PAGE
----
- Dave McMenamin, ESPN.com
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PHILADELPHIA -- The Philadelphia 76ers' highlight video that plays on the big screen at the Wells Fargo Center before tipoff is a triumph of editing and presentation.
Lou Williams dunks, then it cuts to Charles Barkley grabbing a rebound. Evan Turner shoots, then it splices to Julius Erving driving the lane. Andre Iguodala passes one second; the next, Bobby Jones takes it to the hoop. Allen Iverson crosses over Michael Jordan, then Jrue Holiday finishes a layup over LeBron James.
The seamless marriage between the game's historical greats coupled with the crop of today's talent is a perfect summation of where Kobe Bryant's career is at this point:
He has one foot firmly in the record books as a legend of the game, and the other standing pat as one of the best now. Today. This season.
Bryant was reminded of the duality Monday during the Los Angeles Lakers' 95-90 loss to the Sixers.
The history was there: Bryant scored 24 of his 28 points in the first half, passing Shaquille O'Neal for fifth place on the NBA's all-time scoring list by bringing his career total to 28,601 points. And so was the present: The Lakers' "old and slow" team -- as their star power, Bryant, 33, recently called them -- had four starters older than 30 against a Sixers starting five with an average age younger than 24.
Bryant is the NBA's Mick Jagger, still the best rock 'n' roll show around. As trite as it might sound, he continues to churn 16 years into a surefire first-ballot Hall of Fame career because he simply can't get no satisfaction.
Bryant's stock answer when asked about passing O'Neal and joining Kareem Abdul-Jabbar, Karl Malone, Jordan and Wilt Chamberlain as one of the five most lethal scorers ever to pick up a basketball?
"To say it's a huge honor would be an understatement," Bryant said. "It's a lot of basketball. I've been very, very fortunate to have such a good career."
Bryant's real answer, later in his postgame media session, after the subject of passing Shaq was revisited and the prospect of eclipsing Kareem was floated?
"I just want No. 6, man," Bryant said. "I'm not asking for too much, man. Just give me a sixth ring, damn it."
That's what it all boils down to: a man and his ambition.
The problem for Bryant is that while he might be one of only two people in the history of the sport to score more than 80 points in a single game on his own, he can't get to a sixth world championship by himself.
And if that's the problem, the question is whether Bryant can win another title with a Lakers roster that has started the season 14-11, including a troubling 3-9 record away from Staples Center.
"We have to play very solid, near-perfect basketball," Bryant said at shootaround Monday, when asked what the Lakers have to do to be in the realm of the contenders. "We've done it in stretches, so we're capable of contending. But our margin for error is not as great as some of the other teams."
Look no further than the Sixers. They are hardly considered to be on the level of the Miami Heat, Oklahoma City Thunder and Chicago Bulls when it comes to championship favorites. But their "margin of error" seems far greater than the Lakers. Philadelphia was outrebounded 55-30 and only attempted 17 free throws to the Lakers' 20 on Monday, yet still won by five because the Sixers are deep, young and athletic, and they defend.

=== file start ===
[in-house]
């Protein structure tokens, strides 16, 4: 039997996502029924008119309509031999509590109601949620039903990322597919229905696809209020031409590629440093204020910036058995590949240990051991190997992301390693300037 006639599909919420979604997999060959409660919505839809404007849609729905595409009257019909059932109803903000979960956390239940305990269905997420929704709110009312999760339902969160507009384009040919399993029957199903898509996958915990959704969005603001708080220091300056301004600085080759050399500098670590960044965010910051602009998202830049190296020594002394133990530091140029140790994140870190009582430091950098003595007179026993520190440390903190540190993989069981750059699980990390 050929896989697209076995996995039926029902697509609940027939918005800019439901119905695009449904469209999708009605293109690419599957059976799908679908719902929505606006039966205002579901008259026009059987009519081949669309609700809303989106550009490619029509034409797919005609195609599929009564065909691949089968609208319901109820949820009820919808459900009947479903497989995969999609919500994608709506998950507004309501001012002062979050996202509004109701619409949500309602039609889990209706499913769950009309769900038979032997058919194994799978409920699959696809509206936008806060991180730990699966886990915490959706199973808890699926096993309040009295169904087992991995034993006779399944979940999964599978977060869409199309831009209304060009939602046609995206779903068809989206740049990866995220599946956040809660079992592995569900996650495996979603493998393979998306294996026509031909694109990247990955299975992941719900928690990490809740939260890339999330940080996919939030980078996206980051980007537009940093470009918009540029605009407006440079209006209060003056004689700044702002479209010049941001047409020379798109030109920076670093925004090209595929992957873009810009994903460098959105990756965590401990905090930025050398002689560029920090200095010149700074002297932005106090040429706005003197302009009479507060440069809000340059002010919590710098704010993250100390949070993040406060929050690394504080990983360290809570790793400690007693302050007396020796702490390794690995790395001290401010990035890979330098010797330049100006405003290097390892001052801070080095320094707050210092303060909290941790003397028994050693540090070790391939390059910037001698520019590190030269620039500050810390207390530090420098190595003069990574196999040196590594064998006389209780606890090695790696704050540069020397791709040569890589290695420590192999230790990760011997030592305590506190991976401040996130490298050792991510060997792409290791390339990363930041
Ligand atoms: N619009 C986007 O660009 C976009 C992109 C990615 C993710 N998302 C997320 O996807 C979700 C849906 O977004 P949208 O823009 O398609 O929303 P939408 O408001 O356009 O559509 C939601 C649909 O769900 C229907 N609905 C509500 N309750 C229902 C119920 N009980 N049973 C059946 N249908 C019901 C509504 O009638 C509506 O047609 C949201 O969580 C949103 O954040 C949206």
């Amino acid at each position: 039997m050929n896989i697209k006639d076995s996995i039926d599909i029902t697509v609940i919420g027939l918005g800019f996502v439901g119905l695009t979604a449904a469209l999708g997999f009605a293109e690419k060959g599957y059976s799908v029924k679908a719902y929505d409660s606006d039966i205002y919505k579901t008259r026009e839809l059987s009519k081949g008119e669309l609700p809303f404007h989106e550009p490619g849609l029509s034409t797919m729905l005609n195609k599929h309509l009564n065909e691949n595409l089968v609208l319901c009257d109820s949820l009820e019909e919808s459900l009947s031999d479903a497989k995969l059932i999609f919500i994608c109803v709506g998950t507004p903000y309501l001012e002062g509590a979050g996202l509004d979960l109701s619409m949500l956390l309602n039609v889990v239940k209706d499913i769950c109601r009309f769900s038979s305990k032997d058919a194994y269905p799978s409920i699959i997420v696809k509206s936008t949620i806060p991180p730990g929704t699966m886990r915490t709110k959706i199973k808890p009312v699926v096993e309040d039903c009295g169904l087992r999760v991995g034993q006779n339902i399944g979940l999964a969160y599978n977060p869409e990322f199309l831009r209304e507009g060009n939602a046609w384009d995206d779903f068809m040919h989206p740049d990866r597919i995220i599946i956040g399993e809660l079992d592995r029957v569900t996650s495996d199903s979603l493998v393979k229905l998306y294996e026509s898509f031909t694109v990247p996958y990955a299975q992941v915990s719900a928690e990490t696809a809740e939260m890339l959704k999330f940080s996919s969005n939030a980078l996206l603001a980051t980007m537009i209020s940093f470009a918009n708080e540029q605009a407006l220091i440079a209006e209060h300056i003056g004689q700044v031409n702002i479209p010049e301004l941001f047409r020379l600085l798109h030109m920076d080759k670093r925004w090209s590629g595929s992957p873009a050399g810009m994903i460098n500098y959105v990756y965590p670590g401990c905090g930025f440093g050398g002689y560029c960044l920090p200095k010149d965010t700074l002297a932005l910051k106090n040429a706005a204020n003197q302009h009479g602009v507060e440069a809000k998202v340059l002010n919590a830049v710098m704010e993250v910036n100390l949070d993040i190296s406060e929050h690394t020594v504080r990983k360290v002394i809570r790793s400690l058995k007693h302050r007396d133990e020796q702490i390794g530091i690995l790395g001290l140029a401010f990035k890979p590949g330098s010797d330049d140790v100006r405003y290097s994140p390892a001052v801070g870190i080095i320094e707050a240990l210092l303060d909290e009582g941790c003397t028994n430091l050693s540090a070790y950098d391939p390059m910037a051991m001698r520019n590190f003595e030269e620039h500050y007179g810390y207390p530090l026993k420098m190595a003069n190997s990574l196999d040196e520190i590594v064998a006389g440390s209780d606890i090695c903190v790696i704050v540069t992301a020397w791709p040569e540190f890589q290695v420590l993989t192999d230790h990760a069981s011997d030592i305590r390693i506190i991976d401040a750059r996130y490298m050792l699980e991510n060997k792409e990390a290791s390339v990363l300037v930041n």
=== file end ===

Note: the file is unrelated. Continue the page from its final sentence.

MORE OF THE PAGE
How many of those attributes can the Lakers claim?
The thing is, Bryant could easily settle.
He could be content passing Shaq in rings and points.
He could be quenched by leading the league in scoring at 33 years old -- putting up close to 30 points per game with a torn ligament in the wrist that controls his shooting hand.
He could relish the thought of being the last man standing among his contemporaries, like when he comes to Philly, where Iverson is long gone. Or be tickled when he played the Dallas Mavericks and Vince Carter came off the bench. Or boast about scoring 42 points against the Cleveland Cavaliers while Antawn Jamison put up just nine; the pair combined for 51 points on Bryant's heavy lifting, but there was a time when Kobe and Jamison scored 51 apiece playing a game against each other in 2000.
All that is just not enough for Bryant.
It's not enough for the people with whom he surrounds himself, either.
Bryant's trainer, Tim Grover, stood outside the Lakers' locker room waiting for Kobe to emerge.
What did he think of Bryant passing Shaq?
"Ask me that when he gets to No. 1," Grover said in a quiet moment. "I was more pleased to see no tape on his wrist and no sleeves on his knees."
The league is changing around him, and Bryant is doing everything he can to stay the same. The same strong-willed scorer. The same threat in the eyes of opponents. The same winner.
Kobe-to-Shaq alley-oop in 2000. Kobe-to-Andrew Bynum alley-oop in 2012. It doesn't matter; the march continues.
Bryant's lone bucket of the third quarter, a sublime reverse layup, had shades of the Dr. J highlights the Sixers showed before tipoff. Kobe deserves to be compared to Erving, a former teammate of his father, Joe "Jellybean" Bryant.
But you'll have to excuse him if he'd rather hear his name mentioned in the same breath as LeBron and Dwyane Wade when the Lakers play the Heat, or Derrick Rose when they play the Bulls, or Kevin Durant and Russell Westbrook when they play the Thunder.
He's still about today, and he's much more interested in another ring in the future than reminiscing about the five he has won in the past.
Bryant's latest accomplishment doesn't make it the time to think back to all his greatest hits. He's still adding to the set list.
Kobe passes Shaq en route to 5th all-time in scoring but he wants a sixth ring.